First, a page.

3. I did not use the tempered ghee.
4. You can substitute orange or red or yellow bell pepper to get the respective vibrant colored chutney.
5. You can grind all the ingredients (except yogurt) and then later mix yogurt if you like.
This post is my contribution to VOW-JFI - Bell Peppers' at Pooja's Creative Pooja. VOW event is started by Pooja of Creative Pooja.
JFI event is started by
Indira of Mahanandi.

My very first award

“Nice Matters Award is for those bloggers who are nice people; good blog friends and those who inspire good feelings and inspiration. Also for those who are a positive influence on our blogging world.”

Wow! Look what I got!! My friend, Uma of Essence of Andhra sent this sweet award to me. I am feeling kind of great/excited/thrilled you know!! It's after all my very first award. Thanks so much, Uma!

I would like to send this award , along with loads of best wishes and happiness, to some of the nicest people I know from the blogosphere.


Purnima of Fantasy Cooking

Maya of Konkan World

Asha of Foodie's Hope/Aroma

Happy Cook of My Kitchen Treasures

Archy of Archy's Recipes

Vimmi of Possibilities-in-life


Thank you for being you...

Thursday, February 21, 2008

Kolhapuri Tambda Rassa



Thanks Pooja V. for encouraging me to blog about Tambda Rassa and Pandhra Rassa. The recipes change from the household to household in every corner of India or for that matter, the whole world. Both these recipes were given to me (along with a generous pouch of homemade Kolhapuri Masala) by my friend, Nilima who is originally from Kolhapur but now lives in Mumbai.

I hope you find some fiery lavangi mirchi and equally fiery or zanzanit Kolhapuri masala for making this hot hot hot curry.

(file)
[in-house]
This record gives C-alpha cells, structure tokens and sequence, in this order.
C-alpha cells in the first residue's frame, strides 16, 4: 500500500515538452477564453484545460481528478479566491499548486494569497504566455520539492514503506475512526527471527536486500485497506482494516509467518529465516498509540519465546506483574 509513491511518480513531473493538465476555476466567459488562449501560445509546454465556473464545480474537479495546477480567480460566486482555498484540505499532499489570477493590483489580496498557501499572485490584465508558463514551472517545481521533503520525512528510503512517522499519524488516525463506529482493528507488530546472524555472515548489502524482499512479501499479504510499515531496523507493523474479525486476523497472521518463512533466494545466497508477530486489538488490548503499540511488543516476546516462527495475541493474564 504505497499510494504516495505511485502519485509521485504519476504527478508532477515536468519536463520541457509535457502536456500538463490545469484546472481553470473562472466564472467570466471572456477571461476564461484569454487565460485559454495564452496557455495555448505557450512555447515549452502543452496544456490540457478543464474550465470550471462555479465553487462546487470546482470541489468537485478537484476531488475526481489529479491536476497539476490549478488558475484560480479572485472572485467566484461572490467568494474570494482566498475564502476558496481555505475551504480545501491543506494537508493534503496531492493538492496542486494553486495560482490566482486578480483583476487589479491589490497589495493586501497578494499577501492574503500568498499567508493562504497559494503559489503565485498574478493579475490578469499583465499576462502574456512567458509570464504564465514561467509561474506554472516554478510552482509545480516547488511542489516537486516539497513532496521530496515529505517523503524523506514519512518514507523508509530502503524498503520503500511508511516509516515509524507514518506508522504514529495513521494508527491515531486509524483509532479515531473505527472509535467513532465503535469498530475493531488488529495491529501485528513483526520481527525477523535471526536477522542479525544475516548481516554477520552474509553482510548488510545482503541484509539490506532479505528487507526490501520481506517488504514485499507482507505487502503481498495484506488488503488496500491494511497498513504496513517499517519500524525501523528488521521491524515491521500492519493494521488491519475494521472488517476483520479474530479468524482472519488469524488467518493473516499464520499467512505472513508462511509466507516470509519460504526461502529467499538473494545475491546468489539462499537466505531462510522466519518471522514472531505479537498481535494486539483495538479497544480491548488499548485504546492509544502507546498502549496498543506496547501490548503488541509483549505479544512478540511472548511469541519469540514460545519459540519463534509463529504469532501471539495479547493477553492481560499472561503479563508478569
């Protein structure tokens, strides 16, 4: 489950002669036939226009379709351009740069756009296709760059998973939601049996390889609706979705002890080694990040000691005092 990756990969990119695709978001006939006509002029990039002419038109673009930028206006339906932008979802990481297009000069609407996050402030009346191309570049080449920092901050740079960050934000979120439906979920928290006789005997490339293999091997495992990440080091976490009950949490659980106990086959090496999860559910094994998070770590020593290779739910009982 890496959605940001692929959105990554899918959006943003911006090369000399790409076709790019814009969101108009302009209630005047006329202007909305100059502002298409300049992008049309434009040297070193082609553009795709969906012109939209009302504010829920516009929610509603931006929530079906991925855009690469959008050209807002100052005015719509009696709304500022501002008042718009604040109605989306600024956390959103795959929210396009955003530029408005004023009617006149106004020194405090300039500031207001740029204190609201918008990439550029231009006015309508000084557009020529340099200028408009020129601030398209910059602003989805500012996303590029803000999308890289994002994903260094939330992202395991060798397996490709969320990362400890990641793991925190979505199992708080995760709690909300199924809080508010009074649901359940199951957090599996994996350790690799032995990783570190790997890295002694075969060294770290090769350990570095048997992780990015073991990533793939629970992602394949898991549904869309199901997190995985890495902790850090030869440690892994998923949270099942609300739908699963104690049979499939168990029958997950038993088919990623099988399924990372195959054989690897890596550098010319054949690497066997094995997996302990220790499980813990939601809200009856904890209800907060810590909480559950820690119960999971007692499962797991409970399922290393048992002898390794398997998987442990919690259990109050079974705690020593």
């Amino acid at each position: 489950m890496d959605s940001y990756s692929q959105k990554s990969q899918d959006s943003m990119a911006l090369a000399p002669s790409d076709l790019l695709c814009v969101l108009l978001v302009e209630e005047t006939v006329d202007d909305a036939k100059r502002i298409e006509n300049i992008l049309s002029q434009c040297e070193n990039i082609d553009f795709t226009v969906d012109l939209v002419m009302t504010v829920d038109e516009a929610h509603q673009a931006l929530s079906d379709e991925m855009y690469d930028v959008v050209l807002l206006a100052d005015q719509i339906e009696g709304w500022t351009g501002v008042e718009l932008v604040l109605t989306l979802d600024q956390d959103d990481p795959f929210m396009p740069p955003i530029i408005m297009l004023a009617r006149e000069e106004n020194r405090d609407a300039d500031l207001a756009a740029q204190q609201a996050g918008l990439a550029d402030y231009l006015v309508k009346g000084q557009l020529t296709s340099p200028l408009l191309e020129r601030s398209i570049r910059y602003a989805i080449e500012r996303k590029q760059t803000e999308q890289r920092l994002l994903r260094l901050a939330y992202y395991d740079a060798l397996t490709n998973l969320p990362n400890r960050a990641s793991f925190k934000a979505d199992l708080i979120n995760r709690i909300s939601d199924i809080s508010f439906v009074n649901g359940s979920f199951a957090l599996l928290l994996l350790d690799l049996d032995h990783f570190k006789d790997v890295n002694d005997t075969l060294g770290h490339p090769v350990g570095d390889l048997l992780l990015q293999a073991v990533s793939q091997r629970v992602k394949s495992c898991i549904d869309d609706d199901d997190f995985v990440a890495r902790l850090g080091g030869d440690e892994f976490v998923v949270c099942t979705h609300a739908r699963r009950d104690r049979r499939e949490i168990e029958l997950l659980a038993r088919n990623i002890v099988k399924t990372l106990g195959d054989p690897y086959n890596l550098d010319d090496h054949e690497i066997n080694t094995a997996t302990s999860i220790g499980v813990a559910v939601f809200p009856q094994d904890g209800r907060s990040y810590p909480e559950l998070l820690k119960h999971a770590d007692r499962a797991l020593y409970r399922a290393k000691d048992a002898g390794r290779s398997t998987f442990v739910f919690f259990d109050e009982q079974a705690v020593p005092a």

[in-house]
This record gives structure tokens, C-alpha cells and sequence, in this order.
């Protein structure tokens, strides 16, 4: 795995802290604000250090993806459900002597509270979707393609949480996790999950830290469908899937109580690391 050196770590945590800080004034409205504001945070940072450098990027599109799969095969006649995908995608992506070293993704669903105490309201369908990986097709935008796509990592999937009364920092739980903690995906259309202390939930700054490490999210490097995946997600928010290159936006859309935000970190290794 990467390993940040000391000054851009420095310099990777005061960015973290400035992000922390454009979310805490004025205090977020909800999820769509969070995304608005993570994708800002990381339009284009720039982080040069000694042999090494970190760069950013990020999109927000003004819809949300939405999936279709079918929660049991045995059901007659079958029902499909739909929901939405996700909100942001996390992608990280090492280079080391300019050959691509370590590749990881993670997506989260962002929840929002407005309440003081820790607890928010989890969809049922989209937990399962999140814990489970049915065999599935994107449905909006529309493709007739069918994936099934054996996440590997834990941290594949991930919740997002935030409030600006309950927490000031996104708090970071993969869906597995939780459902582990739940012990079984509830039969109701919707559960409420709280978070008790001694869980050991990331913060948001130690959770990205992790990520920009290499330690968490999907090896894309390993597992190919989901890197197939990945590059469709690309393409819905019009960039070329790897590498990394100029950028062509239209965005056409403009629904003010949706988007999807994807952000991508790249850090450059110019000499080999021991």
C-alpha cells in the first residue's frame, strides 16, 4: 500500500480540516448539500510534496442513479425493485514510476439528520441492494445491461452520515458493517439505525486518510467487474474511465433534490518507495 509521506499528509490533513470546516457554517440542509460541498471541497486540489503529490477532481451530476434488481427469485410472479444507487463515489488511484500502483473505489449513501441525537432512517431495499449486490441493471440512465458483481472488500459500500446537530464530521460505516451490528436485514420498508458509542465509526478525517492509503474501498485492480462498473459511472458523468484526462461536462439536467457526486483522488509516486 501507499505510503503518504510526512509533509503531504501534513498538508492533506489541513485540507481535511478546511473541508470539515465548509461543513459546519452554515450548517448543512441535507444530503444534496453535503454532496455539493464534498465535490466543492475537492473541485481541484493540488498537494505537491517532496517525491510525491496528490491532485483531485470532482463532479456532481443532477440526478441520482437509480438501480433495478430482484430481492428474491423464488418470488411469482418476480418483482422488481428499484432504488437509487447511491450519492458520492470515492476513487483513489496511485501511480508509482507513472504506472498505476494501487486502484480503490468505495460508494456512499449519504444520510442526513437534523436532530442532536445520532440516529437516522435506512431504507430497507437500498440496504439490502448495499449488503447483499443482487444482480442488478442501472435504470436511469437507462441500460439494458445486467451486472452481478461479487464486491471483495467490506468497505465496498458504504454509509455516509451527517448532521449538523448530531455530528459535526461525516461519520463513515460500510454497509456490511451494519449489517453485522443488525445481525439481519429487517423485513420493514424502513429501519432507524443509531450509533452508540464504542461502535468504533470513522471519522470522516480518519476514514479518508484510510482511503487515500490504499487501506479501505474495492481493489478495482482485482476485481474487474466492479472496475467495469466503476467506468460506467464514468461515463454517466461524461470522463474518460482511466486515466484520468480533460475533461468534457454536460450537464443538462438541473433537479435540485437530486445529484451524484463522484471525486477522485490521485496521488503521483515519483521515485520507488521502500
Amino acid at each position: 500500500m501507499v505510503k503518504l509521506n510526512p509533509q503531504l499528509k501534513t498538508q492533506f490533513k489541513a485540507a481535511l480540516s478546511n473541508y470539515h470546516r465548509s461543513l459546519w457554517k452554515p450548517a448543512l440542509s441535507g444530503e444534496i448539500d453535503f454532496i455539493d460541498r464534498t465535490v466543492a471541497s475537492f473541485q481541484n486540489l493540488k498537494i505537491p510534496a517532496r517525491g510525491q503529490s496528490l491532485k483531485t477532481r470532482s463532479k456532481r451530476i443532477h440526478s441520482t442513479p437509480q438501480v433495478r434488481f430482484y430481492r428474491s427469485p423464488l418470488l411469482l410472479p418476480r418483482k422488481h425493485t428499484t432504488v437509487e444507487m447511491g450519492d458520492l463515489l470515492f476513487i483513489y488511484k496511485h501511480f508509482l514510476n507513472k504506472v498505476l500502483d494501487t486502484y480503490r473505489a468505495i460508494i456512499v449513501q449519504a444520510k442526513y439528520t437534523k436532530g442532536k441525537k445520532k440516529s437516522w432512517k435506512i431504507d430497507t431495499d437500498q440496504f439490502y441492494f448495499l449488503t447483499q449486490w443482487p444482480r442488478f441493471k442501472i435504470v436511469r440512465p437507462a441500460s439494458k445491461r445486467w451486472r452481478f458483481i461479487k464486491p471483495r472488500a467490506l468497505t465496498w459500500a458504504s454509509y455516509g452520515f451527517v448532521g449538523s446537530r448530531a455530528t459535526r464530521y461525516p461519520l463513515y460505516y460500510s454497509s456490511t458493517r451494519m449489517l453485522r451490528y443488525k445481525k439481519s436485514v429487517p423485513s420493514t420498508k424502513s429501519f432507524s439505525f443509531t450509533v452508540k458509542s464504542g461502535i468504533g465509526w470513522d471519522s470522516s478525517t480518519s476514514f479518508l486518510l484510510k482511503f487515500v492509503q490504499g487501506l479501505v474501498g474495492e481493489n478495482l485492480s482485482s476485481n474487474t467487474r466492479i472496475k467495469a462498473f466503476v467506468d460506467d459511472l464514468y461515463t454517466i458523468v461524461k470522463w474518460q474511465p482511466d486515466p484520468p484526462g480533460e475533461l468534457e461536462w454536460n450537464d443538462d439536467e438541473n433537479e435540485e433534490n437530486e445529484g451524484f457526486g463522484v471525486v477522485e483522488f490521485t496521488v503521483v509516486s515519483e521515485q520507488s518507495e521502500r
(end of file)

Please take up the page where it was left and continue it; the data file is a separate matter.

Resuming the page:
Before I forget, "Tambda" means color red.

Kolhapuri Tambda Rassa

Ingredients

2.2 lb or 1 kg Mutton/Chicken
3 big Onions, chopped
Oil
Salt to taste

Marinade

2-3 tbsp Kolhapuri Masala (or more if you dare!)

1/2 tsp turmeric powder

1/2 cup yogurt

Grind to a fine paste

1 bunch Coriander leaves

1/2 cup dry Coconut

1/2 cup fresh coconut

1" ginger

4-5 cloves garlic

3-5 lavangi mirchis (or more!)

1 tbsp sesame seeds
1 tbsp poppy seeds
1 tsp coriander seeds
9 peppercorns

Method
1. Clean and cut the mutton into small pieces. Marinate with Kolhapuri masala, turmeric powder and yogurt. Refrigerate overnight.
2. Heat oil. Add onions and fry well till it is almost red.
3. Add mutton and fry again
4. Add salt. Stir fry again
5. Now cover the vessel with a lid. Keep water onto the lid
6. When on the lid starts boiling, add that water into the vessel, add more water on the lid.

7. Repeat till the mutton is slow-cooked.
8. Now add the ground paste.
9. Let it come to rolling boil. Switch the gas to low. Simmer for 15 minutes.

10. Switch off the gas. Cover with the lid tightly. Keep aside for at least 15 minutes.

11. Garnish with chopped cilantro.

12. Serve with chapatis or bhakris, cut onions and lemon wedges.

Note -

1. Though not traditional, I sometimes add big chunks of potatoes in the above curry.

2. Traditionally, at my friend's home - this curry is served in 2 separate containers. One katori/remekin is full of just curry and the second katori/remekin is full of just mutton.

If you are looking for chicken Kolhapuri sookha, click here.

Check out Jyotsna's version of Kolhapuri Mutton.

Check out Asha's version of Kolhapuri Egg Curry.

Kolhapuri Pandhra Rassa

This is a broth like mutton soup which generally precedes the fiery Tambda rassa of Kolhapur. This is traditionally made with mutton. Since I do not get mutton here, I have substituted with chicken.